It is remarkable that Roy’s fondness for teen-aged girls while he was a 30-something deputy prosecutor escaped attention for 16 years while he ran for state office at least four times and once in the Republican Senate primary.

Then, as if on cue, the accusers are ganging up on poor Roy. While the timing is certainly suspicious, the flood of accusations would be difficult to ignore even if Roy did not admit dating young girls who were 17 or older. The more Roy speaks and the more the accusers speak, the uglier it gets. Roy Moore is creepy. He is not a dirty old man so much as a dirty young man now grown old. Still, he has an excellent chance of winning the special election of December 12, 2017 to become the next Senator from Alabama.

The point of this Article (at last!) is to examine what happens if this unworthy man (reviled by Democrat and Republican alike) wins a Senate seat.

If you remember the fall of former Illinois Governor Rod Blagojevich (in large part for trying to sell the vacant Obama Senate seat), you may remember the humiliation of Roland Burris, the eventual appointee who went to Washington bearing the Blago taint. There was talk about Burris being rejected by the Senate, though Burris was seated and completed the unexpired Senate term of then-President Obama. So what does the Constitution say about rejecting a person elected to the Senate? Here is the text, in relevant part, of Section 5 from Article I of the United States Constitution:

Section 5. Each House shall be the Judge of the Elections, Returns and Qualifications of its own Members…

Each House may determine the Rules of its Proceedings, punish its Members for disorderly Behaviour, and, with the Concurrence of two thirds, expel a Member.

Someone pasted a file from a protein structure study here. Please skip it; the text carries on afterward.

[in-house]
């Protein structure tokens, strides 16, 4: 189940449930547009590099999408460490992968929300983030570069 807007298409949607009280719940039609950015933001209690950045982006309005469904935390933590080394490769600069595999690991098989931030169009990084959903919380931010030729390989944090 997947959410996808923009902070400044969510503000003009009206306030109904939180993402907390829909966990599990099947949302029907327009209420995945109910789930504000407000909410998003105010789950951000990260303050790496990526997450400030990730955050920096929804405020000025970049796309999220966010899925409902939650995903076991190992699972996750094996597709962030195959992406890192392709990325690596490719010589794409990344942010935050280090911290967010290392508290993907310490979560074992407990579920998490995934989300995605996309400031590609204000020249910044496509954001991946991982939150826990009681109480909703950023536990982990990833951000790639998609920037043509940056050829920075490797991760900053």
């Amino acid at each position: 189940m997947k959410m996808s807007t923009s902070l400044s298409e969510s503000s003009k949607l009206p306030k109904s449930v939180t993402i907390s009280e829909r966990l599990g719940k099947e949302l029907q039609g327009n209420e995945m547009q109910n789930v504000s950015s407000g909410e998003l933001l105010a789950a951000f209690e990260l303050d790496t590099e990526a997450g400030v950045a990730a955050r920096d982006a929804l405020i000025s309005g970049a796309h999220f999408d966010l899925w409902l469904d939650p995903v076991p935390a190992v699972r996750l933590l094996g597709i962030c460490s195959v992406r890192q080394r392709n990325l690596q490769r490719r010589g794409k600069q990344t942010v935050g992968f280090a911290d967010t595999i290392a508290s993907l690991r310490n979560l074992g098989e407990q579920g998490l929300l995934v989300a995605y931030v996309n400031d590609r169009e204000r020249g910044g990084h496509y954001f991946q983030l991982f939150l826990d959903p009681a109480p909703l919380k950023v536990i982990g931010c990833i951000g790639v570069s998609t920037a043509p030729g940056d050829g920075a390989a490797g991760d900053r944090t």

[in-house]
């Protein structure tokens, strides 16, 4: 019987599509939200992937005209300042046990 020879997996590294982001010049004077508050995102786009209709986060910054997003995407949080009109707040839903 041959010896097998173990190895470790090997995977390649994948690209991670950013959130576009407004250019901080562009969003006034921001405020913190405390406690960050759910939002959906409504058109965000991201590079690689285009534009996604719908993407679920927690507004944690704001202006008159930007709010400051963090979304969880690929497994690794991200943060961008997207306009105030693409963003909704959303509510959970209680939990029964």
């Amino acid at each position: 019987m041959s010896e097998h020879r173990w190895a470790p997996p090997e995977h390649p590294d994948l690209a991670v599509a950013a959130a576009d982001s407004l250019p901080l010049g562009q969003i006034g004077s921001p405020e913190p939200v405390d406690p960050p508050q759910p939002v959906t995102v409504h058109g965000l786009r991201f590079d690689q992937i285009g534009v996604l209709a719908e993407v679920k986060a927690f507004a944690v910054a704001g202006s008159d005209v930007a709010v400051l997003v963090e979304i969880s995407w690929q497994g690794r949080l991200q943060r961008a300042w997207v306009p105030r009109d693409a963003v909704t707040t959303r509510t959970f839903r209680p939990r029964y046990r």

These opening two paragraphs of Section 5 provide two methods of challenging a Senator. I will call the first “exclusion” and the second “expulsion.” I have read someone else’s tally of Senate exclusions at six (ending in 1928) and expulsions at 15 (ending in the Civil War era). The first clause makes clear that the Senate is the “Judge” of the qualifications of its members. That clarity would seem to leave no room for judicial review. It appears that exclusion requires a simple majority when a quorum is present. Expulsion is inherently more difficult given the requirement of a two-thirds majority and the question of whether the requisite “disorderly Behaviour” includes pre-election misconduct, mostly from decades ago.

Many “establishment” Republicans have reached for the moral high ground by urging Roy to step down. One problem is that Roy will not step down; another problem is that it is too late to replace him on the ballot. Backing an 11th hour write-in alternative to Roy is the best way I can imagine to elect a Democrat. The next best way to elect a Democrat is for establishment Republicans to continue demanding Roy’s (political) head on a platter.

Establishment Republicans need to shut up for the next few weeks while secretly hoping that Roy wins the special election but that he will be excluded by the Senate in a rare showing of bipartisanship.

What then? If Roy wins the election only to be excluded by the Senate, then the Sessions vacancy endures. If I were the much-maligned Jeff Sessions, I would seek to fill the vacancy that I created by becoming the Attorney General.

¹The SCOTUS clarified the law somewhat on June 27, 2005 with two Justice Kennedy opinions dealing with the Ten Commandments on public property. One opinion approved a Ten Commandments monument outside a public building in a sort of “monument park.” The other opinion disapproved of visible copies of the Ten Commandments in courthouses. Van Orden v. Perry, 545 U.S. 677 (2005) and McCreary County, Kentucky v. ACLU, 545 U.S. 844 (2005).

²The U.S. Supreme Court decided Obergefell v. Hodges, 135 S.Ct. 2584 (2015) in June of 2015.